The former president of Pakistan's Supreme Court Bar Association says lawyers will continue to protest until the country's judiciary is restored. Claudia Blume reports from Hong Kong.
Muneer Malik says Pakistan's legal community is prepared to organize protests to demand the re-instatement of judges fired last year.
But the former president of the Pakistan Supreme Court Bar Association says the manner of protest will have to be carefully chosen.
"The challenge now would be - in what manner do we protest that we can come to an objective and at the same time not provide an excuse or an opportunity to interventionist forces which would mean again the army to step in and say: well there is chaos in the cities, on the streets, and the only way to enforce law and order is for the army to step in," Malik said.
Malik spoke in Hong Kong, where the Asian Human Rights Commission awarded him with this year's Asian Human Rights Defender Award. It honors the role that Pakistani lawyers played in upholding the independence of the judiciary and the rule of law last year, after President Pervez Musharraf dismissed 60 of the country's high court judges and declared a state of emergency. Malik was arrested for leading protests.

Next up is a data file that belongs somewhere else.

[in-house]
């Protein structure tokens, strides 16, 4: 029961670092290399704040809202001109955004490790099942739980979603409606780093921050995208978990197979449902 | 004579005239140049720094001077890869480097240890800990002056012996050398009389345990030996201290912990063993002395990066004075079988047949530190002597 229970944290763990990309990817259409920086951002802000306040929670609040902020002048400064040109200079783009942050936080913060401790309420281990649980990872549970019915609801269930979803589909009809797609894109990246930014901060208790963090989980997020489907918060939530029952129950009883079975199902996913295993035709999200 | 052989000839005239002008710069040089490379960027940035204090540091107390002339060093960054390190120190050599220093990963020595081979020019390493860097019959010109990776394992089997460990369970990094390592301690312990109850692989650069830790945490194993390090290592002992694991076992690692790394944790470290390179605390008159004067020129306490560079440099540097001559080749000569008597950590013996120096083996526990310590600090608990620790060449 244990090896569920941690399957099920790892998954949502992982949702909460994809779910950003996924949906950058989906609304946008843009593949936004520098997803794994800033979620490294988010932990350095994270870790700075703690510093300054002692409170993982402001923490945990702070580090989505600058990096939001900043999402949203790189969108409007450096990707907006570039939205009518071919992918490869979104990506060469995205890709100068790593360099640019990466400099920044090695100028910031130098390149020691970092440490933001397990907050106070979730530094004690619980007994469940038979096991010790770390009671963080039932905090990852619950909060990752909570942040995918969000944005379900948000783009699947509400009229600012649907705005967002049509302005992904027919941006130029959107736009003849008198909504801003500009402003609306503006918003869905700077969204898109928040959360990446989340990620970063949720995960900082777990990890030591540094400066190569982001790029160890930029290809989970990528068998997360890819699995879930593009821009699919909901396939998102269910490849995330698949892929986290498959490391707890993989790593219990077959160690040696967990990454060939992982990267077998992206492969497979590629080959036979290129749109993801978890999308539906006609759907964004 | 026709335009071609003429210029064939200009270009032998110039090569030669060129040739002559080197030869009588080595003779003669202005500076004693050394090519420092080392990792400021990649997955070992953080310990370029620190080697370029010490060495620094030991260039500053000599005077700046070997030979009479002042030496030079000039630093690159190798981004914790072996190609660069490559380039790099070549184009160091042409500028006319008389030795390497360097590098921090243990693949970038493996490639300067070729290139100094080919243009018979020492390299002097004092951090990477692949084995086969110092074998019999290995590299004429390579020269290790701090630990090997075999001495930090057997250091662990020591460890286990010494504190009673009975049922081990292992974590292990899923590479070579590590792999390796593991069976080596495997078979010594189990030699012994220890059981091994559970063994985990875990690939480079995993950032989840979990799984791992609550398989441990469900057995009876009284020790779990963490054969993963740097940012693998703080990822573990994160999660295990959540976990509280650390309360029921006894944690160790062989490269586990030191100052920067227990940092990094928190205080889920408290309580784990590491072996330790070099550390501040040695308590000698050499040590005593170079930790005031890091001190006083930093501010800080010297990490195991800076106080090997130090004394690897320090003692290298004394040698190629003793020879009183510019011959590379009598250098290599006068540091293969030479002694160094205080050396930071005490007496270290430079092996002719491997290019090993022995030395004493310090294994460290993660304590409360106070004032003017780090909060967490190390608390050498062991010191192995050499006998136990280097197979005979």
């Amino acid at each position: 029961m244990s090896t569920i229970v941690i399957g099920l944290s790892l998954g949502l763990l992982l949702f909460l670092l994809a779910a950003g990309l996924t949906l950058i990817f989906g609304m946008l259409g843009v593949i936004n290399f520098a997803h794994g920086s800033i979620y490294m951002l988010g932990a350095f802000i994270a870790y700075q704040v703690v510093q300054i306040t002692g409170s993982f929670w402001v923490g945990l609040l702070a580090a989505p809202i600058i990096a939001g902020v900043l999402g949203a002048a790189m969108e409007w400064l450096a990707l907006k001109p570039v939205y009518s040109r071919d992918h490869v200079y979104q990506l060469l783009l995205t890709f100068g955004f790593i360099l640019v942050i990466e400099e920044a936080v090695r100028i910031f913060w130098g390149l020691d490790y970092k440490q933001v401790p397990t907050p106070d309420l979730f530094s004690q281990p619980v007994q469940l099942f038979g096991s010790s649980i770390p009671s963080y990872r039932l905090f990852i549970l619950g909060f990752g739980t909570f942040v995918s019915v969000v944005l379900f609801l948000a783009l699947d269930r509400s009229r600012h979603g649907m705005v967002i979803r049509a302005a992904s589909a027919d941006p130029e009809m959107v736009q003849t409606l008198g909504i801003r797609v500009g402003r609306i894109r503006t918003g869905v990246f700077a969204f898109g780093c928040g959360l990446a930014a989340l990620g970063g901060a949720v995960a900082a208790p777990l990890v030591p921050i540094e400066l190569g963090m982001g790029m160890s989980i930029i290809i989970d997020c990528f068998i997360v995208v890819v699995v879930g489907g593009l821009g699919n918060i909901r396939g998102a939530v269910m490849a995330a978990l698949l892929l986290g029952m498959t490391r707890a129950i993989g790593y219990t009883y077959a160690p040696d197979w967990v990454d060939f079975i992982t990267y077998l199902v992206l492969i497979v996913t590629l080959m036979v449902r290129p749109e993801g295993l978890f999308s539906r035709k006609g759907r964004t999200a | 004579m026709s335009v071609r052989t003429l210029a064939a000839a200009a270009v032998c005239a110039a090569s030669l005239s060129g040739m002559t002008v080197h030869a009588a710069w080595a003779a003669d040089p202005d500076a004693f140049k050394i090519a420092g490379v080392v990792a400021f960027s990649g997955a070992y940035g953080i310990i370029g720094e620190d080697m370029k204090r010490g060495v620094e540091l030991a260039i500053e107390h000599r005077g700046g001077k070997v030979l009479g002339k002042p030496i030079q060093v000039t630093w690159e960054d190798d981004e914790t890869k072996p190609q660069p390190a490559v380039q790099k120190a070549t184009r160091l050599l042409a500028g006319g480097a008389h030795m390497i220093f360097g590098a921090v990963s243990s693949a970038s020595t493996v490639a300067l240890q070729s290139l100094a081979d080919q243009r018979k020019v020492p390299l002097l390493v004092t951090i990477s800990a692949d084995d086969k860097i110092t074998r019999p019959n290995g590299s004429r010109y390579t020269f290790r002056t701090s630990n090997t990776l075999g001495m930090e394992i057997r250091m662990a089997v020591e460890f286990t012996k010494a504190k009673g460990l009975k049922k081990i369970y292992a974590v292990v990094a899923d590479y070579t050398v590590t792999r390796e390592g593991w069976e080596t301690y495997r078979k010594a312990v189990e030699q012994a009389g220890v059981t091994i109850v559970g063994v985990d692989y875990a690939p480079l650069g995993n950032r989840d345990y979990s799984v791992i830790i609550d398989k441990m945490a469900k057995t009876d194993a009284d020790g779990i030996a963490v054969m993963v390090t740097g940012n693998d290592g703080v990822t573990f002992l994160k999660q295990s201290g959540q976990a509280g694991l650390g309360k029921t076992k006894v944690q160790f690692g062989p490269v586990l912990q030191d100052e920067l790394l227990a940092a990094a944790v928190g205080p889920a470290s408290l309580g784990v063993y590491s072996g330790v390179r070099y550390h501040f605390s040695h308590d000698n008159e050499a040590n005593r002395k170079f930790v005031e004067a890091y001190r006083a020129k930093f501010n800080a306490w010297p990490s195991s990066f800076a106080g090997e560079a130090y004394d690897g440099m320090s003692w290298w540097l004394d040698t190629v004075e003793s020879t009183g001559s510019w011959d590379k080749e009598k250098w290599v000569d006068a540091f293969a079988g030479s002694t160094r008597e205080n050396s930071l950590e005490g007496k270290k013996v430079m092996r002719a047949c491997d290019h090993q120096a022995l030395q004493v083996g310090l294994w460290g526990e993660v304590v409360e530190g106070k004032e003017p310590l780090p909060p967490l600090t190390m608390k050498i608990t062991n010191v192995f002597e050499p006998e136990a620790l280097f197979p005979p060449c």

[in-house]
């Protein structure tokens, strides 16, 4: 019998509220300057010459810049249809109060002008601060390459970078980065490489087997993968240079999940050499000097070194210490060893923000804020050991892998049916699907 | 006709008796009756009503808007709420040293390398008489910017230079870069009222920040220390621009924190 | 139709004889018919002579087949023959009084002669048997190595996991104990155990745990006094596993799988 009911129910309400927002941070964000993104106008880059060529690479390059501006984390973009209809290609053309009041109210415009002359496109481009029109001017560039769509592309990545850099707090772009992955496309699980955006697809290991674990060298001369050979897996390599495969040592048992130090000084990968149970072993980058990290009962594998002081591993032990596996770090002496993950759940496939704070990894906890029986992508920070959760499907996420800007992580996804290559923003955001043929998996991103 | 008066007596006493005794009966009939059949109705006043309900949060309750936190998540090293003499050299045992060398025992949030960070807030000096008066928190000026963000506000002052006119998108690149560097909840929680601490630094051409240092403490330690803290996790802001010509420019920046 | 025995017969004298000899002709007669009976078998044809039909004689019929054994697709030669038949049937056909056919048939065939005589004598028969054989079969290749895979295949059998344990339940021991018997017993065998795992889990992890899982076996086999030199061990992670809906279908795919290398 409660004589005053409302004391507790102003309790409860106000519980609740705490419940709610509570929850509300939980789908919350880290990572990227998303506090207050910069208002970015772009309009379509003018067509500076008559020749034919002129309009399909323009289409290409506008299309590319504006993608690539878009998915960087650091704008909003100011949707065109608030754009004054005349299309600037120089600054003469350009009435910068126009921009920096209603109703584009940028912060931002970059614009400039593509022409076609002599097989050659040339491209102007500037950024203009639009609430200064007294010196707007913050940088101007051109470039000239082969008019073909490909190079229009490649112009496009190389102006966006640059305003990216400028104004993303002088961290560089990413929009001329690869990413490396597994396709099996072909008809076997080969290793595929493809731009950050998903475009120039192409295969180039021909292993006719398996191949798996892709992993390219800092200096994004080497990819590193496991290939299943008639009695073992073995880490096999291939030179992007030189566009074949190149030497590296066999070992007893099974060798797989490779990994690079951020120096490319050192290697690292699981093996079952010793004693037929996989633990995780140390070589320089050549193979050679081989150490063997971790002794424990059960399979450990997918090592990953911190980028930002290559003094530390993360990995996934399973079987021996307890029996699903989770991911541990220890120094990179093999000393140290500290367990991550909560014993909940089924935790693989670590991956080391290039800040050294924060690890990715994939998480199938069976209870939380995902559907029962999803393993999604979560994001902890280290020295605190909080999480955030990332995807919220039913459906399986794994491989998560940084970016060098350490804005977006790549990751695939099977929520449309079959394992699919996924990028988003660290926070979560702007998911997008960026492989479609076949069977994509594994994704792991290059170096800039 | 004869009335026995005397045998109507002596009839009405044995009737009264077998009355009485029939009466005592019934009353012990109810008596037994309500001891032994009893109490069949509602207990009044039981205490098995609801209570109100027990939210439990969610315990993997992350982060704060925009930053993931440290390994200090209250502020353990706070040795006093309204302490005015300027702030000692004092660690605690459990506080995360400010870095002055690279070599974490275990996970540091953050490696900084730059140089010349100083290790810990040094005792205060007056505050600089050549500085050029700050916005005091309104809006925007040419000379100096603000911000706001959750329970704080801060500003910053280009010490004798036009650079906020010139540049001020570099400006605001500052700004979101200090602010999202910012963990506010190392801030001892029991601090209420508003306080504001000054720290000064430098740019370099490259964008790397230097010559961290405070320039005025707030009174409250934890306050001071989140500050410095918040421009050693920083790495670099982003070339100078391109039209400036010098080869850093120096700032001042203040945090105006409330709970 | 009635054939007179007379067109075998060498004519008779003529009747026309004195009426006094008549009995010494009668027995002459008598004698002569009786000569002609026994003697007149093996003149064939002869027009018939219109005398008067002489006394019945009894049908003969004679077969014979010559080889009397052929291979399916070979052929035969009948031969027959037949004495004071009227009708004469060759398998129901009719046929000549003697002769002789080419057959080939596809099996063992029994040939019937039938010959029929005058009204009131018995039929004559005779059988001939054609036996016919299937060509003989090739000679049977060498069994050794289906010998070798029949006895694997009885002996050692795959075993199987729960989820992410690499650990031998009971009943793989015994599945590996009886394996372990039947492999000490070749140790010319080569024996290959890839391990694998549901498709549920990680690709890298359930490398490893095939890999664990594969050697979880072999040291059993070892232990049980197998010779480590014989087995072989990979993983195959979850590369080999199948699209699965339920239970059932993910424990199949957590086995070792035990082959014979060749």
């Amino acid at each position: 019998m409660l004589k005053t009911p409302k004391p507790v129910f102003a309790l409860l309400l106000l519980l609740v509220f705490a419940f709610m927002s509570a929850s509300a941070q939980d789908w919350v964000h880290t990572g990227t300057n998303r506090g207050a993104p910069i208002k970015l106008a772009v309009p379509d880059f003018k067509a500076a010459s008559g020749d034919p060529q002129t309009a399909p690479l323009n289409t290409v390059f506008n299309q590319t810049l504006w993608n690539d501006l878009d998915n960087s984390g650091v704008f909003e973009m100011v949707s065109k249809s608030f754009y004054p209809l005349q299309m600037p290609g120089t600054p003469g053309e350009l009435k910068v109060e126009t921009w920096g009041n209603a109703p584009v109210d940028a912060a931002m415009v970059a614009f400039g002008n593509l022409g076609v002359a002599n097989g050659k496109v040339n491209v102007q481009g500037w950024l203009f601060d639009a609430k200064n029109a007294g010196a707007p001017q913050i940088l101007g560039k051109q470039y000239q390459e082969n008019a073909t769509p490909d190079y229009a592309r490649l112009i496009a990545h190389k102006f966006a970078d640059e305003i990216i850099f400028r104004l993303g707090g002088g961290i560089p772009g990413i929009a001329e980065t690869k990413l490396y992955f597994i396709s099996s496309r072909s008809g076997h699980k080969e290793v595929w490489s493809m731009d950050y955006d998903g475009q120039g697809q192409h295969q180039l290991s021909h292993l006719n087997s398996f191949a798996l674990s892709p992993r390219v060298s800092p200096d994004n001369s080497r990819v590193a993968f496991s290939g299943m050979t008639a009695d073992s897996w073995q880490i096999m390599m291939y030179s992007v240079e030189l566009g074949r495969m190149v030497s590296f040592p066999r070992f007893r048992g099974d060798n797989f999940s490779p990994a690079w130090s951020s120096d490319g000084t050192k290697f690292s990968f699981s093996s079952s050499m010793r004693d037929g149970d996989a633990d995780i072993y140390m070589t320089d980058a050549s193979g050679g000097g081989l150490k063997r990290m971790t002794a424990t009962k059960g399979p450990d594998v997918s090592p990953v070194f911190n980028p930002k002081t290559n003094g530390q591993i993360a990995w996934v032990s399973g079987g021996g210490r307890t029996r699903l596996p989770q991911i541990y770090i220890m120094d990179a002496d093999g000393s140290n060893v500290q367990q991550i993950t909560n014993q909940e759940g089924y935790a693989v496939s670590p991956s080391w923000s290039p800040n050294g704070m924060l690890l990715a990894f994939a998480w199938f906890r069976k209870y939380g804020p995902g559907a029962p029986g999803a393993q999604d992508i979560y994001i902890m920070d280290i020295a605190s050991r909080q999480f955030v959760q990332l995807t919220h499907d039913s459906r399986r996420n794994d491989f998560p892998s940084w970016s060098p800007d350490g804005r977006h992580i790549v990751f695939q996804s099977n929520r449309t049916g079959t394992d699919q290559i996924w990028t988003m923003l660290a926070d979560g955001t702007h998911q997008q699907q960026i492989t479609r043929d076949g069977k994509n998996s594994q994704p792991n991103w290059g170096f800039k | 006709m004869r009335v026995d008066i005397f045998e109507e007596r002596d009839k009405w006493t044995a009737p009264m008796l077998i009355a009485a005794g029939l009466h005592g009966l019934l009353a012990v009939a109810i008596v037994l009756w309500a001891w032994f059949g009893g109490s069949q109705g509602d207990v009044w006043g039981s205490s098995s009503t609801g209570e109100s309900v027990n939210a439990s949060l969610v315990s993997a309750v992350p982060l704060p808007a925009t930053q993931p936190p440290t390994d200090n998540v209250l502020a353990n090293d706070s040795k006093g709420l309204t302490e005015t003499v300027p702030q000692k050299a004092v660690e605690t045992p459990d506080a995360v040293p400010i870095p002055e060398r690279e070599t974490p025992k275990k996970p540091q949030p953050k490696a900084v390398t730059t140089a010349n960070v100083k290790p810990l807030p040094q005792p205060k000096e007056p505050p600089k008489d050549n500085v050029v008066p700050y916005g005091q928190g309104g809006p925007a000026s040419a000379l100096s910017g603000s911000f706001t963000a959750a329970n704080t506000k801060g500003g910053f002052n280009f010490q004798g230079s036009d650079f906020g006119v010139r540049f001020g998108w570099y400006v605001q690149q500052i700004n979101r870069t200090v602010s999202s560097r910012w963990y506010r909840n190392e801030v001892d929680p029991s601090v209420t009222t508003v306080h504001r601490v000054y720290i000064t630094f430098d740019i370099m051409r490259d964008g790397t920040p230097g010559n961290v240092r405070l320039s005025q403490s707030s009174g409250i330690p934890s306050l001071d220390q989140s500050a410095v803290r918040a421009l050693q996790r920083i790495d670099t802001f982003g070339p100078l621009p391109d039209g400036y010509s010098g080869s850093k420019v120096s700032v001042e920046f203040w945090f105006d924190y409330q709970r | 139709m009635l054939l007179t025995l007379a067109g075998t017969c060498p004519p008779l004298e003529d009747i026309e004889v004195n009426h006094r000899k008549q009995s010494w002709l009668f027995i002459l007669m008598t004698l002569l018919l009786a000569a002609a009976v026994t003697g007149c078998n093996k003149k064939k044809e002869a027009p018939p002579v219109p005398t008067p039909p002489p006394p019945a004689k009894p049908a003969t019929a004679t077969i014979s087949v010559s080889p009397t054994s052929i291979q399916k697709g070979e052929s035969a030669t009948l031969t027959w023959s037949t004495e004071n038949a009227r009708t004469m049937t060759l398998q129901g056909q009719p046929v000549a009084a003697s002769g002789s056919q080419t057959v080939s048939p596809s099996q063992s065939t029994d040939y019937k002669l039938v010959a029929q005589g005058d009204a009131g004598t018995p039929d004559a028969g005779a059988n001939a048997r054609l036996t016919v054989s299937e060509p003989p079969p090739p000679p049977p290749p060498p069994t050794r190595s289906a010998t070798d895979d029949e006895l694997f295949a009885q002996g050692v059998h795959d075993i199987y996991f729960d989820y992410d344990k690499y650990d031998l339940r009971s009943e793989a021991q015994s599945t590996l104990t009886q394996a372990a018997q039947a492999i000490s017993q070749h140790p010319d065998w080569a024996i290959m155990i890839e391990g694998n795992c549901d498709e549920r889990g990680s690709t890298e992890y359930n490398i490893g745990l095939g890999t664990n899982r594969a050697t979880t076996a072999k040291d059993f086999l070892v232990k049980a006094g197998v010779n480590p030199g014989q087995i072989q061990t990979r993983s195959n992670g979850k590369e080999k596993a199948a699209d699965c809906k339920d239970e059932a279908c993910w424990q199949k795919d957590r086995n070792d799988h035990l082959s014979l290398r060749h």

The coalition partners who replaced Mr. Musharraf's government after February elections have struggled to agree on how to reinstate the judges.
On Monday, Nawaz Sharif said his Pakistan Muslim League - N party would pull out of the government after talks about the issue collapsed. The PML-N wants the unconditional reinstatement of the judges. Its coalition partner, the Pakistan People's Party wants to link reinstatement to constitutional reforms. This includes retaining the judges Mr. Musharraf installed in November.
Malik says most lawyers oppose to the PPP's proposal.
"Our position is that if you talk about a constitutional amendment, then you are really admitting that what happened on November third was lawful and that you need another law to set it aside," Malik said.
Malik says there is one condition under which he would accept the retention of the judges Mr. Musharraf appointed. He says they will first need to be scrutinized by parliament and the chief justice to be tested on their competence and integrity.